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The Concept of Place Value in Grade 1

Last updated date: 27th Feb 2024
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Introducing Place Value to Kids

Have you ever wondered how we define the value of a digit in large numbers like 100, 123, or 78? Well, we do that by assigning them a place value. The place value and the use of the place value chart is one of the essential concepts taught to kids in Grade 1. Some of the basic concepts that students are taught include the meaning of place value and determining the place value. So, here we have attempted to provide a concise description of the concept. We have also provided some of the most efficient tips to introduce the concepts to the kids.

What Does Place Value Mean?

The concept of place value is quite useful to us. It allows us to arrange the given digits in a number as per the position. For example, Riya likes the 23 and 45 numbers a lot and she wants to know the position of each digit in this number, so she finds that 5 is at the right most position and this position is the unit’s or one’s place. Similarly, 2 is at the left most position, which is called the tens place.

A question arises how do we determine the position of 2, 3, and 4, 5 in a given number set. Now, for the kid at the age of 5-6, understanding the place value in Year 1 becomes essential in order to determine this.

So, how do we make the kid understand the place value? Let us go through this article to understand the place value for a Grade 1 kid.

How Grade 1 Kids Can Be Taught the Place Value of Digits?

The concept of place value in Grade 1

The concept of place value in Grade 1

For this, a child in Grade 1 starts to learn to count up to and somewhat beyond 100 in multiples of 1, 2, 5, and 10. They also count aloud and represent numbers using pictures and concrete objects like sticks, straws, number lines, and so on.

So, the student understands the concept of place value via visual representation, this is what we will talk about.

Tips to Help Students in Grade 1 to Understand Place Value

  • Talk about Numbers Around Him/Her

Everywhere we can find numbers and these numbers can tell us all sorts of different things. For example, some numbers tell us about the number of pens in a packet, the amount of something in a container or jar (for example, ‘there are ten sweets in the jar’).

Some tell us about your sibling’s position in a race (for example, ‘He finished the race in 1st place’). And some are just used for labelling (for example, ‘we are waiting for the train number 3307’).

Talking about how we use numbers in the real world can help a student understand why they are important. For example, you could talk about numbers when you are going to some distance, buying something, telling the time, or catching a train at a particular time.

  • Count

A Year 1 student should know why, how, and when to count.

You can bring this into his/her practice by counting orally through rhymes or songs and or make any short poem like ‘Ten Green Bottles’, going forwards and backward. Have a go with our fun song:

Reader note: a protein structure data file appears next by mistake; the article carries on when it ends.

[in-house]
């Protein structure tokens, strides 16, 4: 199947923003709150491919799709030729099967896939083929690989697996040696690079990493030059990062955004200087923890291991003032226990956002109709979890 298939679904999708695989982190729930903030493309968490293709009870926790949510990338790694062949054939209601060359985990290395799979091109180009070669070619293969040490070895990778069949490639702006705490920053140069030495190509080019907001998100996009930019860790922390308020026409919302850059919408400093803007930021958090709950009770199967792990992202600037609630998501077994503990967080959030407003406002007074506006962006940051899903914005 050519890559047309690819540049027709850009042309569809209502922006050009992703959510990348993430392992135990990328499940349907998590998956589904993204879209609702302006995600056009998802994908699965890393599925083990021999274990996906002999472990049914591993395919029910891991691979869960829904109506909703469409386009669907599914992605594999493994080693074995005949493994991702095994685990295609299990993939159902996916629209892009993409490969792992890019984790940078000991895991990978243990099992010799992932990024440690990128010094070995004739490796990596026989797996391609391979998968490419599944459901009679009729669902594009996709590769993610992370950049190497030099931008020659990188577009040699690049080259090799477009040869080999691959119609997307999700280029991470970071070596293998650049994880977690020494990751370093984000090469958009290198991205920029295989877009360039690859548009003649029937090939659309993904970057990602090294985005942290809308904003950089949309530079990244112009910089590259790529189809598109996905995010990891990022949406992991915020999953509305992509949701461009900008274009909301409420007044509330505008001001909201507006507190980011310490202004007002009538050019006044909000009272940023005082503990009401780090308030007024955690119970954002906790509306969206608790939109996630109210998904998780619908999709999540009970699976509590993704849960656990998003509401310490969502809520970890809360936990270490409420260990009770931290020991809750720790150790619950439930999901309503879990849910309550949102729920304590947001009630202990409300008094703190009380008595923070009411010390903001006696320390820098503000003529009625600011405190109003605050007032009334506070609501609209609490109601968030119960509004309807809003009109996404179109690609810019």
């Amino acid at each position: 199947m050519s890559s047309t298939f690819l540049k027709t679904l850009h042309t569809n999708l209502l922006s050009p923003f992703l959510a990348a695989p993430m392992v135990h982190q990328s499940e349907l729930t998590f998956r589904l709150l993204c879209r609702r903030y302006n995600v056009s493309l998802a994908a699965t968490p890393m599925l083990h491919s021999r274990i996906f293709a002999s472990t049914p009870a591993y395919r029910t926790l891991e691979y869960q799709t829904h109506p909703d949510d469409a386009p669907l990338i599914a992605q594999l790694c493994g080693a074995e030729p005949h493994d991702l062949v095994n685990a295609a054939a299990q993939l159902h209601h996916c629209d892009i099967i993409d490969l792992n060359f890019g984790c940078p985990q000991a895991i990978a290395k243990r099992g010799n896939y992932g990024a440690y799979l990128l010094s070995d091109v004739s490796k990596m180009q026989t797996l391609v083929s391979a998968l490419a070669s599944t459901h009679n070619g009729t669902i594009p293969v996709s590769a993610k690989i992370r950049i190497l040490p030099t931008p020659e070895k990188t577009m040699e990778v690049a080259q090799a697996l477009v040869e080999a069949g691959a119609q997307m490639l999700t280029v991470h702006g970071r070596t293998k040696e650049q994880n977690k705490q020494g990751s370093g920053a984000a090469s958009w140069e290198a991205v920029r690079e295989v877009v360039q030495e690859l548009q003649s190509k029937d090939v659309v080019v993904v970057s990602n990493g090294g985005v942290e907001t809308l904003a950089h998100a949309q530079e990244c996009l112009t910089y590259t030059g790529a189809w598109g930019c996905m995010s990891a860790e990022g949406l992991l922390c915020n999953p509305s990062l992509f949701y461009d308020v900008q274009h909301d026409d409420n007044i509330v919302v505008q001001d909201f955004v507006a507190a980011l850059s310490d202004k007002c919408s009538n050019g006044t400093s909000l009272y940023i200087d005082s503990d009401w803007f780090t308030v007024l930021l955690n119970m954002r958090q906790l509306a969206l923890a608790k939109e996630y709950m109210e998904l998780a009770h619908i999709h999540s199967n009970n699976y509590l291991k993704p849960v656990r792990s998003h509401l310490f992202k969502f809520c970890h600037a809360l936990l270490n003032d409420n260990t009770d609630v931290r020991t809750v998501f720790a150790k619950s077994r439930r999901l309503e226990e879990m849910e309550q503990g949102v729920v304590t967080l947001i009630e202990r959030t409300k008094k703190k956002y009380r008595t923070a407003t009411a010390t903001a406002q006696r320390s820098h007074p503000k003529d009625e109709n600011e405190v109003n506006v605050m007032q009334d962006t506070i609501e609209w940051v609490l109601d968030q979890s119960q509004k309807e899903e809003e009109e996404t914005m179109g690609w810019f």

Counting objects surrounding your students is also a good way to make sure him/her understands that each number name can portray an amount. Try counting in steps. For example, you can count pieces of chocolates in 5s, use your fingers to count in fives, or count 10 pieces in one chocolate.

  • Make Representations of Numbers

The significant factor in understanding the place value is that your students understand what numbers are, how they look at them, so it is helpful to represent numbers using images of objects around you.

For example, to understand the number 5, children should know what 5 really is. We can represent it by drawing the symbol, 5 on the whiteboard. However, it is also important to make him/her understand what 5 looks like as a quantity. You can make five sticks on the whiteboard, count those to show ‘5’.


From the above text, we understand that for a child learning the concept of place value in Grade 1, they need to understand that numbers can be made up of other numbers. So two-digit numbers can be made of two ones, or a two and a one. Once they reach the teen numbers, we should start showing them that these are numbers made from one ten, plus several ones. For example, nineteen is made of one ten and nine ones. Again, this is much easier to explain to your students using objects or pictures of the same.

FAQs on The Concept of Place Value in Grade 1

1. What is the place value of 3 in the number 34?

34 can be written as

4 is at  the one’s place, so 4 * 1 = 4

Similarly, 3 is at the left position so we add 0 after 1 and get 10. Now, multiplying it by 3, we get 3 * 10 = 30

Here, 0 after 3 makes it 30, which is actually the ten’s position of 3 in a number 34.

2. What concepts of place value can be taught to students of Grade1?

Tens and Ones in a given number are called place values. Each digit in a number has a position. So, place values tell us how much each digit in a number is worth, where digits on the left have a bigger place value and the place value keeps decreasing while proceeding to the right.